The Battle of Sitka

Anyone who has read Louis L’Amour’s* novel of Alaska, Sitka*, will find this article especially interesting. Never one to shirk his historical research for his writing, Mr. L’Amour likely investigated the extant records of the Russians’ battle with the Tlingit tribe to ensure that he placed the story and the tribe in the right position to meet his fictional hero.

If you are a history buff or just want to know more about Mr. L’Amour’s Sitka, then click the link below, readers. The information will not disappoint!

Color illustration of a log fort with buildings inside its walls

BE GONE, BEFORE WE TAUNT YOU A SECOND TIME! —

Lost Alaskan Indigenous fort rediscovered after 200 years

The Tlingit built the Sapling Fort in 1804 to repel a Russian naval attack.

KIONA N. SMITH – 2/5/2021

This interpretive sign at the presumed “fort clearing” includes a reconstruction of what the fort probably looked like in 1804.

In 1804, Tlingit warriors sheltered behind the walls of a wooden fort on a peninsula in southeastern Alaska, preparing to repel a Russian amphibious assault. An archaeological survey near the modern community of Sitka recently revealed the hidden outline of the now-legendary fort, whose exact location had been lost to history since shortly after the battle.

The coolest battle you never heard of

The Tlingit had already sent Russia packing once, in 1802, after three years of mounting tensions over the Russian-American Trading Company (a venture akin to the better-known British East India Company), which had a presence on what is now called Baranof Island. Because the Tlingit elders—especially a shaman named Stoonook—suspected that the Russian troops would soon be back in greater numbers, they organized construction of a fort at the mouth of the Kaasdaheen River to help defend the area against assault from the sea.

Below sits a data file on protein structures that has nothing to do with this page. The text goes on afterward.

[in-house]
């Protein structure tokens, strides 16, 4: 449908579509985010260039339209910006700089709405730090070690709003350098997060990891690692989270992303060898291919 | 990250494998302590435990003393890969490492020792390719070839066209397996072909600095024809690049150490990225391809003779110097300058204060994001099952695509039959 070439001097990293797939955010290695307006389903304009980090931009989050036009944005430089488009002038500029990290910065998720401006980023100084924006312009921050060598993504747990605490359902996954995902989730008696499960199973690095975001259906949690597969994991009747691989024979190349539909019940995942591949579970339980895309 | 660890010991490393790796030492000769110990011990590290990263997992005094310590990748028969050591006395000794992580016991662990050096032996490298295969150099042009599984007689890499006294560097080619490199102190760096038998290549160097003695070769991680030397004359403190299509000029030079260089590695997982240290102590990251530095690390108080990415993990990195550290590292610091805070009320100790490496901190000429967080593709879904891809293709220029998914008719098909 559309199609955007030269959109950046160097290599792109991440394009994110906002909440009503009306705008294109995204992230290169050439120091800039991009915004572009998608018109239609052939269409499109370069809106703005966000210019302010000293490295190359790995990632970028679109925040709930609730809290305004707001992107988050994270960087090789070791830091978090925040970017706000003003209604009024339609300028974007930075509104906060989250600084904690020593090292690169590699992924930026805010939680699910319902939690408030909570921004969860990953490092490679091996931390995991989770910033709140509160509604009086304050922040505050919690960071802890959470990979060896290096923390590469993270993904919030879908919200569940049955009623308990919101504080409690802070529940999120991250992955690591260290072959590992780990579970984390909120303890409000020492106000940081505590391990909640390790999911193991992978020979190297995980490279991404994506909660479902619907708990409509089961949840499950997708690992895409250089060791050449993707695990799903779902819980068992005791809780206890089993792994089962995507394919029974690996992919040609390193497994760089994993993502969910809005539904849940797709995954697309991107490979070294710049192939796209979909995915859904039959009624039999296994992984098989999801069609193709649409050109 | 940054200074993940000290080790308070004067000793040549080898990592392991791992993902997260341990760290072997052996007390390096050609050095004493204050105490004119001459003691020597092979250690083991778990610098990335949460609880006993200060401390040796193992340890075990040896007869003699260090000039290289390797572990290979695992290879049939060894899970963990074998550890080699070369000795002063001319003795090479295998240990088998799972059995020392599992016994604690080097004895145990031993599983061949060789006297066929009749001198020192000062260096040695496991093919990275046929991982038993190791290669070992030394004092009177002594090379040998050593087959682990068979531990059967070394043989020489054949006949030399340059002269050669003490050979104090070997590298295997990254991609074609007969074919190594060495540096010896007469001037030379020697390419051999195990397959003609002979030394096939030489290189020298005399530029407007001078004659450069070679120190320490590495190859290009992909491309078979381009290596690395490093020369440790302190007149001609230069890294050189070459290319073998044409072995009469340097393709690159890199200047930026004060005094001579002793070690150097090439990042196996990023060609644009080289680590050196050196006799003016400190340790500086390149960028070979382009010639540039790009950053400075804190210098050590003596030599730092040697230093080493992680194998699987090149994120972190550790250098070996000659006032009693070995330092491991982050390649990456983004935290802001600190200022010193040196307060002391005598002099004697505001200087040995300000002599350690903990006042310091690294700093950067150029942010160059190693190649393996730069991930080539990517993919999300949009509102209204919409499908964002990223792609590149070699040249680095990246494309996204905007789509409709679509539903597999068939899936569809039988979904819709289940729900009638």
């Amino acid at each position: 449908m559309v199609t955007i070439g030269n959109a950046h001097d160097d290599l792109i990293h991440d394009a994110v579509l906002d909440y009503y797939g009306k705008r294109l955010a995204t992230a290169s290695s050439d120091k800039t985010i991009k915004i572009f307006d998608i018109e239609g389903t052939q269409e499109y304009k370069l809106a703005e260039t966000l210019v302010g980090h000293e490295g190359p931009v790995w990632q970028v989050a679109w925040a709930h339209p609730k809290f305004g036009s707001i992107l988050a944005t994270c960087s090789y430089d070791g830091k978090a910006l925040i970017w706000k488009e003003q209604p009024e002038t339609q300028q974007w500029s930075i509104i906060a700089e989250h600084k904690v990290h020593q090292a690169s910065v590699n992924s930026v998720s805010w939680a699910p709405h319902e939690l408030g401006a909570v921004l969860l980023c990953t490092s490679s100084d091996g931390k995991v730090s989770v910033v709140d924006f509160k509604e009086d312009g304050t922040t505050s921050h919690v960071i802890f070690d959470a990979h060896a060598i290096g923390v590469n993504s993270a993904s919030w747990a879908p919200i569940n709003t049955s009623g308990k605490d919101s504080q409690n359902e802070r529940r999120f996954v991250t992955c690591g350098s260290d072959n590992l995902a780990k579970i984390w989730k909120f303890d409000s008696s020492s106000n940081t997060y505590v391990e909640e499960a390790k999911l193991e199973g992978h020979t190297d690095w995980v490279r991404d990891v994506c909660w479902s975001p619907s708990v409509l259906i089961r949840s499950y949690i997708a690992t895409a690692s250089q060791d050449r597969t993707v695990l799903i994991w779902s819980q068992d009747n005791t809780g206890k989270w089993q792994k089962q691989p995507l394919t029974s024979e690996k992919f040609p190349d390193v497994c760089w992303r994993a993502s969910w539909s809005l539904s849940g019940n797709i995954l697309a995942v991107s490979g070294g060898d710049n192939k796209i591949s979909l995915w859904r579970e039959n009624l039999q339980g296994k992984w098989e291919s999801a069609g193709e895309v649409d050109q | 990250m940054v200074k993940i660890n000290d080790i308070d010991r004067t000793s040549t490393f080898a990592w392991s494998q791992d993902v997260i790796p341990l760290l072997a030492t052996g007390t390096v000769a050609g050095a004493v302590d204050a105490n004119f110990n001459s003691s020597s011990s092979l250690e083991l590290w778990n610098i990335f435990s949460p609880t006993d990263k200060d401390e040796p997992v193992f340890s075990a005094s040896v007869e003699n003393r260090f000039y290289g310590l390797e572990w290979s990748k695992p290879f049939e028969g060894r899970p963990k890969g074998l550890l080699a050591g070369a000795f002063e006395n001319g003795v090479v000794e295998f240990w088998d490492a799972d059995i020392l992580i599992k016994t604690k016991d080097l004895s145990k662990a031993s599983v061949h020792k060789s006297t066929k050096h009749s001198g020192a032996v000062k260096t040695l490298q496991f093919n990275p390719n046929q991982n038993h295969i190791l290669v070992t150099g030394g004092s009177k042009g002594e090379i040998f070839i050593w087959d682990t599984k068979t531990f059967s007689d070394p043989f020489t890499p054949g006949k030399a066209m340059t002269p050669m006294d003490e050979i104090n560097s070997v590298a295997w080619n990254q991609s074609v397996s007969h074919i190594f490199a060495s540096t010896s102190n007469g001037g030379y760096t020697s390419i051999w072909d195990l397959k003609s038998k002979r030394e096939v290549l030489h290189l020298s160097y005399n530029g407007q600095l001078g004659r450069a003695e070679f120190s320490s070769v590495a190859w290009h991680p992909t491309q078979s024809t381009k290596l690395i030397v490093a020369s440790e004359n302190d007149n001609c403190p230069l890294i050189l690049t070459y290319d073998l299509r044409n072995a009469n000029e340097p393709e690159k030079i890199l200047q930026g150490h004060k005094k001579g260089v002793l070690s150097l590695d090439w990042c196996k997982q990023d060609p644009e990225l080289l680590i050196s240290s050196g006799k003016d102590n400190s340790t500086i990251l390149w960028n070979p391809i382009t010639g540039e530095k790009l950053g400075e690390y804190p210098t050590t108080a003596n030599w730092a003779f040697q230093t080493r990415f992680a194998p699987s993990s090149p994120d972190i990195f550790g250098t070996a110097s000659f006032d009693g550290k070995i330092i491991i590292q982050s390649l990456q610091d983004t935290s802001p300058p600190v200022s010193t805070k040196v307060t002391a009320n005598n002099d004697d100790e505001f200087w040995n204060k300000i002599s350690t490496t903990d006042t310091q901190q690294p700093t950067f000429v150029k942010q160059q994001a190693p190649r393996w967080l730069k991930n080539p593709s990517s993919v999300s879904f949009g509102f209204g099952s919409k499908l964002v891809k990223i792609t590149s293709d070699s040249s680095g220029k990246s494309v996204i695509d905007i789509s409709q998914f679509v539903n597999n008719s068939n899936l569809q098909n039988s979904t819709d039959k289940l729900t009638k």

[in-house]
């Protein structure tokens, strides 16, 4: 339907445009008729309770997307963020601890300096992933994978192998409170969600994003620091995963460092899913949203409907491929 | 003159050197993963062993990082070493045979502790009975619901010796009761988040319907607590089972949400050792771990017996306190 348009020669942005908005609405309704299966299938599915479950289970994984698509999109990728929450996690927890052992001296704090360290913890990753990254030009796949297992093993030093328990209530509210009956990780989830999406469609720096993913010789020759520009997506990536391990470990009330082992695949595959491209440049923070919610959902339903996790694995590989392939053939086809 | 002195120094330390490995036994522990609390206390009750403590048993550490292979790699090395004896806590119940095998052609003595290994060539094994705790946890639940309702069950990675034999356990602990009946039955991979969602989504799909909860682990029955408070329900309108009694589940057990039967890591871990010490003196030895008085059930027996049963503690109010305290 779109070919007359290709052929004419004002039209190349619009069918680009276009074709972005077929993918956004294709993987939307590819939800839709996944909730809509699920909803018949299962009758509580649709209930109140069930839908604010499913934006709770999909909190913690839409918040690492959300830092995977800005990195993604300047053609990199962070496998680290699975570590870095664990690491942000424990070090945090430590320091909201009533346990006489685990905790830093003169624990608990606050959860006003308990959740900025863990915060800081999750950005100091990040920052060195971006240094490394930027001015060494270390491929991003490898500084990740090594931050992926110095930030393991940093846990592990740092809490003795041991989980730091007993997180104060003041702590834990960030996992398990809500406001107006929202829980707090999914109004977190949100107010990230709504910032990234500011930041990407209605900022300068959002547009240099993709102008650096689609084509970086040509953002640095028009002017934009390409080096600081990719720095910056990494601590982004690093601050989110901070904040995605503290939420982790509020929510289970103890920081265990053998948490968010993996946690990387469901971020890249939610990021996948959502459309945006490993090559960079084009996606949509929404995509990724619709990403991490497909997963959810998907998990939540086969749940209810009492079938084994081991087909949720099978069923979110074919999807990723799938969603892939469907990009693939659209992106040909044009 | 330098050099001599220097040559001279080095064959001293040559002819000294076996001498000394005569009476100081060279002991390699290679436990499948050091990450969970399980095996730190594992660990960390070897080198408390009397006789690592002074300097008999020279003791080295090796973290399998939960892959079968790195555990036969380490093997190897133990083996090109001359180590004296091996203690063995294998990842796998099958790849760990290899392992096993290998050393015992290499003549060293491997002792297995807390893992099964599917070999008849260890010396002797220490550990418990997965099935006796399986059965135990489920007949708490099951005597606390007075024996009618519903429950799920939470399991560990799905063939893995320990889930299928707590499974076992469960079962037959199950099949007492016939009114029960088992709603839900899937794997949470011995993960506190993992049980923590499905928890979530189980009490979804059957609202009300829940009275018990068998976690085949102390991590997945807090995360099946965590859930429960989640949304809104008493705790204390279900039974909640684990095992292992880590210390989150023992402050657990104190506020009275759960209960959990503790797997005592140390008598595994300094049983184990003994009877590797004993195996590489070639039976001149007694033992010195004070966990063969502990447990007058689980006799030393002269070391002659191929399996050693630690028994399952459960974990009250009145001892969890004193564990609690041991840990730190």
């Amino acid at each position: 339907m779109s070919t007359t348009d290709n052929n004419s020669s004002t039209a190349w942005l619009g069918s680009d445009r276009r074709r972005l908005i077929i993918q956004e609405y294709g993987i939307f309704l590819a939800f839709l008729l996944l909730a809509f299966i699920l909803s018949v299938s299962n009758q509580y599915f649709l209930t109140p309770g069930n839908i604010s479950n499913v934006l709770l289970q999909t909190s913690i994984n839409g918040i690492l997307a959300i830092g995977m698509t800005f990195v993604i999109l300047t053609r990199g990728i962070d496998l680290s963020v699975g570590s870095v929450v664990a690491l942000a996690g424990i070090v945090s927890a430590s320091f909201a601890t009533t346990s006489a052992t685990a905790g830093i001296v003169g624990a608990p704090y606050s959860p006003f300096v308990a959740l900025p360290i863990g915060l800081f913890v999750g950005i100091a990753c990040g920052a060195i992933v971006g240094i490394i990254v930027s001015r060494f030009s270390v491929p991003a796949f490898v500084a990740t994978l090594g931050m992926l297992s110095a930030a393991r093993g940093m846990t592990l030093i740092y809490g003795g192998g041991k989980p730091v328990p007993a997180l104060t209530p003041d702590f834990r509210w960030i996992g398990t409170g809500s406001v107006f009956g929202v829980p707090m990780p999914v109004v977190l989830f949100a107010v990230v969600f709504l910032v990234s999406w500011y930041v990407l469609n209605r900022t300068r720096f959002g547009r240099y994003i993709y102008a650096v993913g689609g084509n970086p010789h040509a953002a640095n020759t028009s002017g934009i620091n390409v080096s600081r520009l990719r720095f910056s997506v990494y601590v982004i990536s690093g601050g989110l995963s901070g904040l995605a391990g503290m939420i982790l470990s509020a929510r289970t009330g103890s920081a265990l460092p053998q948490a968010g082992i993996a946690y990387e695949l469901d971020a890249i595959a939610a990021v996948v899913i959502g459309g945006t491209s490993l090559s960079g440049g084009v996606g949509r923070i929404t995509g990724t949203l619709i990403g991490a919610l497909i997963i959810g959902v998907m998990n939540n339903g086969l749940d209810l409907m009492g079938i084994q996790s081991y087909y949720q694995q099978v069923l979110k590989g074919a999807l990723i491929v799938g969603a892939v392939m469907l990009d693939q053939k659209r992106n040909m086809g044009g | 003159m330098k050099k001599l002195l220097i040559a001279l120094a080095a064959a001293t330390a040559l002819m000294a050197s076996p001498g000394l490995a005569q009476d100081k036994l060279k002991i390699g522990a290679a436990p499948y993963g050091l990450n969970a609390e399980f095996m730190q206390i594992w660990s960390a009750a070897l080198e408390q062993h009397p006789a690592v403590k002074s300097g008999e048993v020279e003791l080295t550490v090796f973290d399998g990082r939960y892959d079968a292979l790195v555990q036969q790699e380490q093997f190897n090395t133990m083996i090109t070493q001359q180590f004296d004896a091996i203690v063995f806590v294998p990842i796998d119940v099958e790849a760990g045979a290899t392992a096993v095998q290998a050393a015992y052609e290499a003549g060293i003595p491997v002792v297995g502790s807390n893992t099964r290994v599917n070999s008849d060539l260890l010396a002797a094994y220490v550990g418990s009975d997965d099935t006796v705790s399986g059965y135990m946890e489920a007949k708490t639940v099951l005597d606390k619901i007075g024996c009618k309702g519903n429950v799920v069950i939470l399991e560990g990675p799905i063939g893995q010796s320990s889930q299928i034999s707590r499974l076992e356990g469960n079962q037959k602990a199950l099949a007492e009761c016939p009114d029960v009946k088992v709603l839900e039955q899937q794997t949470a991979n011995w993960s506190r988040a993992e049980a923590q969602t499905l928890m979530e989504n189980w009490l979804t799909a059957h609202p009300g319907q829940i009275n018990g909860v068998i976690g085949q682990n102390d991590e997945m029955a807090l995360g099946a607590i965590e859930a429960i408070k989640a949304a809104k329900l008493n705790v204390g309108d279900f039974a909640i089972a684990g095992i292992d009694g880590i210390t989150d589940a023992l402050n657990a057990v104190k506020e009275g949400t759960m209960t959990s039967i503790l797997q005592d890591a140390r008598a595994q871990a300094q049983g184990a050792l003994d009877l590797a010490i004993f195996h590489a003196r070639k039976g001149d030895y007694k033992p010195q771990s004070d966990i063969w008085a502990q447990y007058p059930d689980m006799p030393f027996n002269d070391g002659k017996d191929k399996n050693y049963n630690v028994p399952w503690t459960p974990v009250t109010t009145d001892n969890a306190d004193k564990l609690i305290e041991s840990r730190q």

By 1804, the Tlingit had procured firearms, shot, gunpowder, and even cannons from American and British traders. They had also built a trapezoid-shaped palisade, 75 meters long and 30 meters wide, out of young spruce logs, which sheltered more than a dozen log buildings. The Tlingit dubbed it Shis’gi Noow—the Sapling Fort.

The Tlingit had built fortifications before; in 1799, the Russians set up their trading post practically in the shadow of a hilltop fortification called Noow Tlein, or Big Fort. But this time, Stoonook and his people had engineered their fort specifically to counter the threat of naval guns.

Read more….

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If you liked this article, friend Caroline Furlong on Facebook or follow her here at www.carolinefurlong.wordpress.com. Her stories have been published in Cirsova’s Summer Special and Unbound III: Goodbye, Earth, while her poetry appeared in Organic Ink, Vol. 2. She has also had stories published in Planetary Anthologies Luna, Uranus, and Sol. Another story was released in Cirsova Magazine’s Summer Issue in 2020, and she recently had a story published in Storyhack Magazine’s 7th Issue. Order them today!

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3 thoughts on “The Battle of Sitka

  1. Always enjoyed the research Louis L’Amour put into his books, my favourite series is the Sacketts, it traced there history from England as some of the first British settlers in America, and even touched on viking and Icelandic settlers many years before

    Liked by 1 person

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